Venous variants and pathologic abnormalities are the most common causes of pulsatile tinnitus. These conditions include causes of turbulence within normally located veins and sinuses, and abnormally enlarged or abnormally located veins in close transmissive proximity to the conductive auditory pathway. Such disorders include pathologic abnormalities of the lateral sinus (transverse sinus stenosis and sigmoid sinus wall anomalies), abnormalities and variants of the emissary veins, and anomalies of the jugular bulb and jugular vein. Despite being the most common causes for pulsatile tinnitus, venous variants and pathologic abnormalities are often overlooked in the workup of pulsatile tinnitus. Such oversights can result in delayed patient care and prolonged patient discomfort. Advances in both cerebrovascular imaging and endovascular techniques allow for improved diagnostic accuracy and an increasing range of endovascular therapeutic options to address pulsatile tinnitus. This review illustrates the venous causes of pulsatile tinnitus and demonstrates the associated endovascular treatment.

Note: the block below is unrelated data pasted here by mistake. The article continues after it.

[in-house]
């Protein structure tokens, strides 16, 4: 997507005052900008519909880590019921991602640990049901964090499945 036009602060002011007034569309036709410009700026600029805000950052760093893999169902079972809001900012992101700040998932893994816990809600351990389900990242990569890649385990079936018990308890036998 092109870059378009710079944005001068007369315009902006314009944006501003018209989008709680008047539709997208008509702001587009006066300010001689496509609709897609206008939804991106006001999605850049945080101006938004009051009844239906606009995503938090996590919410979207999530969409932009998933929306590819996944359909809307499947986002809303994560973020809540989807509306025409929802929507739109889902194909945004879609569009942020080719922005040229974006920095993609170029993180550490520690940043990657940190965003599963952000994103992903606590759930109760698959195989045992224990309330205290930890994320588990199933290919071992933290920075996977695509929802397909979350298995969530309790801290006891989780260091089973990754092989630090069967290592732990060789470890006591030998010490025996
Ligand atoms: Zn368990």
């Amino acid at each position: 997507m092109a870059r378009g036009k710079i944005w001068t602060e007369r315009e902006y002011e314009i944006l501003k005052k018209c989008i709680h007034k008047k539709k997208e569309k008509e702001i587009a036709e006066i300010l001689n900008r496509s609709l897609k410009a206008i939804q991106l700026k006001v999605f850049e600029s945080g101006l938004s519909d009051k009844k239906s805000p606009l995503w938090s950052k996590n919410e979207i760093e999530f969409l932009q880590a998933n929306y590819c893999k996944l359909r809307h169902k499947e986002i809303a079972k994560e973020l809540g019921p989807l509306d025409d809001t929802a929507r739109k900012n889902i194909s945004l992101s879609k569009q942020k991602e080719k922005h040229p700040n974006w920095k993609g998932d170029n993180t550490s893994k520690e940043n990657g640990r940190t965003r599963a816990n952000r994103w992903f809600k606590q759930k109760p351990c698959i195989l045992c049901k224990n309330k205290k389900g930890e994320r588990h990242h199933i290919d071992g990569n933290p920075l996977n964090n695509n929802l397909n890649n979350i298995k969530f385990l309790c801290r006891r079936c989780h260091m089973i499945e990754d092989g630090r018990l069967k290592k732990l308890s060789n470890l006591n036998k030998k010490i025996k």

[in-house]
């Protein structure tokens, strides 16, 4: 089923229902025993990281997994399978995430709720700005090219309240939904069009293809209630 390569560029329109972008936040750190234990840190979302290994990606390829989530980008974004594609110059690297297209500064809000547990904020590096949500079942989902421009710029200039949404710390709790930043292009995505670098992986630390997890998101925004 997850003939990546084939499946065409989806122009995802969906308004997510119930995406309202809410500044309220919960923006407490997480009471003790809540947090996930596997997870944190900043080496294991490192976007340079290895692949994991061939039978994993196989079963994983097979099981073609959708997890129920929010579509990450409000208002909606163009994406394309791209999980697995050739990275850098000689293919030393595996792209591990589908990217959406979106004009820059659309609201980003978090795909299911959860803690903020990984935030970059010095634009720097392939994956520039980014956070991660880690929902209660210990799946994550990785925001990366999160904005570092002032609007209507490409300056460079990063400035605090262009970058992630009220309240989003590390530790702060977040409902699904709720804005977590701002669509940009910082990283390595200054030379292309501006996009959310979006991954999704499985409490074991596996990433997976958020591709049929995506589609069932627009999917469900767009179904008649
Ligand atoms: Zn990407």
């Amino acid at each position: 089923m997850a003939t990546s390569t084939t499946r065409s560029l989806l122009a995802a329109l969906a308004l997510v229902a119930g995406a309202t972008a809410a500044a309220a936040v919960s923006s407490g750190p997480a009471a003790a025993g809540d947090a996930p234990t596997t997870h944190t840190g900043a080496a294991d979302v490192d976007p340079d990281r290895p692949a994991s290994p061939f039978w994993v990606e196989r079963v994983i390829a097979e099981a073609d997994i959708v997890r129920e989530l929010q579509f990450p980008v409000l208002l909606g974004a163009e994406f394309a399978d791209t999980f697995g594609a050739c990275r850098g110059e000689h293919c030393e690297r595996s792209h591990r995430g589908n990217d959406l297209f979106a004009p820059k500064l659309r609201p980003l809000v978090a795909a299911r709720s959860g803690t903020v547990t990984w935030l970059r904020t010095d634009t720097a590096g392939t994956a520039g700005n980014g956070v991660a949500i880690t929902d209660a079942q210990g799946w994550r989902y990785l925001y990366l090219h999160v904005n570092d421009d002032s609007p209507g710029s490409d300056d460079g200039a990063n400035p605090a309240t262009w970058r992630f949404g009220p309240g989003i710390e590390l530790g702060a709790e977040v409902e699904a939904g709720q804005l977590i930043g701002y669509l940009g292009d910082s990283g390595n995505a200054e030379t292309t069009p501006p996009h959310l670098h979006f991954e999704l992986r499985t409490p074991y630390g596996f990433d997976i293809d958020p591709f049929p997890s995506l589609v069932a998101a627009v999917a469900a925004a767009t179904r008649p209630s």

ASJC Scopus subject areas
- Radiology Nuclear Medicine and imaging